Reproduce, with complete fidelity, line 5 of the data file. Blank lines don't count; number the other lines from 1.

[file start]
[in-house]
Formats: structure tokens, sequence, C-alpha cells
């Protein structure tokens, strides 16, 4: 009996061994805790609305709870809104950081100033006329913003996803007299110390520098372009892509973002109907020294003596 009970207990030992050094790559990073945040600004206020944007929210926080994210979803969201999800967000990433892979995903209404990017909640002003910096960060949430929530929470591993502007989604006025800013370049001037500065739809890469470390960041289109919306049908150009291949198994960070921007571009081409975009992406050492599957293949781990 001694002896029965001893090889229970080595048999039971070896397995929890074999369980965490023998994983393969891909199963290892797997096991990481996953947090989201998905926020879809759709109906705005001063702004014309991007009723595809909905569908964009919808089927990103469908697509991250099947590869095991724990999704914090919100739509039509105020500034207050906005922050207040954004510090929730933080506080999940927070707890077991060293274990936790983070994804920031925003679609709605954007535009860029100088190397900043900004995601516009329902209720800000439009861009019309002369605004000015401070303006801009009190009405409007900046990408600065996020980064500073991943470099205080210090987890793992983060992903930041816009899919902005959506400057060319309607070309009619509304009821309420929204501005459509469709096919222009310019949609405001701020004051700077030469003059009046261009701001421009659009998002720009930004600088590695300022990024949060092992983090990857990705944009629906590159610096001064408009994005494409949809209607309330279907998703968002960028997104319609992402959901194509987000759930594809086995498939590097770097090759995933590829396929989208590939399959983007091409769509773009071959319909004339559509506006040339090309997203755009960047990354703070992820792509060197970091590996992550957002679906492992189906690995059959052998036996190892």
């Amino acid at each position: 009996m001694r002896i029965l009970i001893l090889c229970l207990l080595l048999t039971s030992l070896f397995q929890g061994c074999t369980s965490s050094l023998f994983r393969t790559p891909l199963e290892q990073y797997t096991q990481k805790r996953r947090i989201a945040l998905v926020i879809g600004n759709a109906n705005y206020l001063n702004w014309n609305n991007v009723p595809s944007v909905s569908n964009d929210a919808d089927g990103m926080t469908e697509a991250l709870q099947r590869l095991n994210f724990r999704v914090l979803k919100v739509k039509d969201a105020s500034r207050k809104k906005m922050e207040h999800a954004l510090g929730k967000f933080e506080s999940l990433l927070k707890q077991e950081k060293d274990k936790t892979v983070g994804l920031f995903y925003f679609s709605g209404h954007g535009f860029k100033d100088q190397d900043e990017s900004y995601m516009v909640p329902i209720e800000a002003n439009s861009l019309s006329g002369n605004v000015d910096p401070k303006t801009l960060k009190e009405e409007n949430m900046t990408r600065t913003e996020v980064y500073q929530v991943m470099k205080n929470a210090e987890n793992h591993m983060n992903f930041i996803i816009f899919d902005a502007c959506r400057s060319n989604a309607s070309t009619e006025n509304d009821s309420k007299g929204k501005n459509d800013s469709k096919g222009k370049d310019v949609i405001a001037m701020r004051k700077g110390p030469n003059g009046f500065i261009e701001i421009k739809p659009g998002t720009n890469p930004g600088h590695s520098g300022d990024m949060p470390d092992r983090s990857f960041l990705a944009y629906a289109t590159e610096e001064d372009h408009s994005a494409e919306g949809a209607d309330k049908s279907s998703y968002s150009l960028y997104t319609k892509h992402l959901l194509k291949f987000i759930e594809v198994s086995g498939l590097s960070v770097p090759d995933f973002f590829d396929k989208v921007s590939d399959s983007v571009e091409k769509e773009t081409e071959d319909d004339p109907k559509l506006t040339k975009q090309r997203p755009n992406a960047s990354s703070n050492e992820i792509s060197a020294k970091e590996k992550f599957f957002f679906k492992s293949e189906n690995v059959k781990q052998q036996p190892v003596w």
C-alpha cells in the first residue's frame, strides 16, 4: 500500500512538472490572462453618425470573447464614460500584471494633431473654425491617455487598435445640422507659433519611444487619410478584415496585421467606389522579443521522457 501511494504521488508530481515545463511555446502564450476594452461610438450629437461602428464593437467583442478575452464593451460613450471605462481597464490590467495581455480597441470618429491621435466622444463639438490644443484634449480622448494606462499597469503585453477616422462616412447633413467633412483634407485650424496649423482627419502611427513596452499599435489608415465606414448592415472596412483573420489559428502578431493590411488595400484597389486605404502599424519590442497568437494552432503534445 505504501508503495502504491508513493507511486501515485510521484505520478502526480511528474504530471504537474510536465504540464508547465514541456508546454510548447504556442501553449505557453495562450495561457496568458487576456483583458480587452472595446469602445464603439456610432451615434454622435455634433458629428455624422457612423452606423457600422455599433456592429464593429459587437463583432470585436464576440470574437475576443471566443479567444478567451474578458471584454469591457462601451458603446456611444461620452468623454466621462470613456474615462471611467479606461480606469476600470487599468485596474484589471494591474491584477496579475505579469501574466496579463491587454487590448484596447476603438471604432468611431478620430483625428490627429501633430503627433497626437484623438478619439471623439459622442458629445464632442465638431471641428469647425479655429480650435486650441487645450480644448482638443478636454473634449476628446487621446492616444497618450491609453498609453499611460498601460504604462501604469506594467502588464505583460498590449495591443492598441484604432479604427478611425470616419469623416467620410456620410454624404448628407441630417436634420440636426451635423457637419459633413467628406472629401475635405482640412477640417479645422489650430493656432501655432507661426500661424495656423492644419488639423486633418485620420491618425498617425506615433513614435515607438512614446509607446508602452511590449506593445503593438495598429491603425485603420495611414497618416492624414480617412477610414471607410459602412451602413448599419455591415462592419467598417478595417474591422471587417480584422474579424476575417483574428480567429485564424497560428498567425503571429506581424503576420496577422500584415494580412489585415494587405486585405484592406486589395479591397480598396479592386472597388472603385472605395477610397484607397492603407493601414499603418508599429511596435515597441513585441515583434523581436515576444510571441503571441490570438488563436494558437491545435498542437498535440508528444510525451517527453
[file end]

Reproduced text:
C-alpha cells in the first residue's frame, strides 16, 4: 500500500512538472490572462453618425470573447464614460500584471494633431473654425491617455487598435445640422507659433519611444487619410478584415496585421467606389522579443521522457 501511494504521488508530481515545463511555446502564450476594452461610438450629437461602428464593437467583442478575452464593451460613450471605462481597464490590467495581455480597441470618429491621435466622444463639438490644443484634449480622448494606462499597469503585453477616422462616412447633413467633412483634407485650424496649423482627419502611427513596452499599435489608415465606414448592415472596412483573420489559428502578431493590411488595400484597389486605404502599424519590442497568437494552432503534445 505504501508503495502504491508513493507511486501515485510521484505520478502526480511528474504530471504537474510536465504540464508547465514541456508546454510548447504556442501553449505557453495562450495561457496568458487576456483583458480587452472595446469602445464603439456610432451615434454622435455634433458629428455624422457612423452606423457600422455599433456592429464593429459587437463583432470585436464576440470574437475576443471566443479567444478567451474578458471584454469591457462601451458603446456611444461620452468623454466621462470613456474615462471611467479606461480606469476600470487599468485596474484589471494591474491584477496579475505579469501574466496579463491587454487590448484596447476603438471604432468611431478620430483625428490627429501633430503627433497626437484623438478619439471623439459622442458629445464632442465638431471641428469647425479655429480650435486650441487645450480644448482638443478636454473634449476628446487621446492616444497618450491609453498609453499611460498601460504604462501604469506594467502588464505583460498590449495591443492598441484604432479604427478611425470616419469623416467620410456620410454624404448628407441630417436634420440636426451635423457637419459633413467628406472629401475635405482640412477640417479645422489650430493656432501655432507661426500661424495656423492644419488639423486633418485620420491618425498617425506615433513614435515607438512614446509607446508602452511590449506593445503593438495598429491603425485603420495611414497618416492624414480617412477610414471607410459602412451602413448599419455591415462592419467598417478595417474591422471587417480584422474579424476575417483574428480567429485564424497560428498567425503571429506581424503576420496577422500584415494580412489585415494587405486585405484592406486589395479591397480598396479592386472597388472603385472605395477610397484607397492603407493601414499603418508599429511596435515597441513585441515583434523581436515576444510571441503571441490570438488563436494558437491545435498542437498535440508528444510525451517527453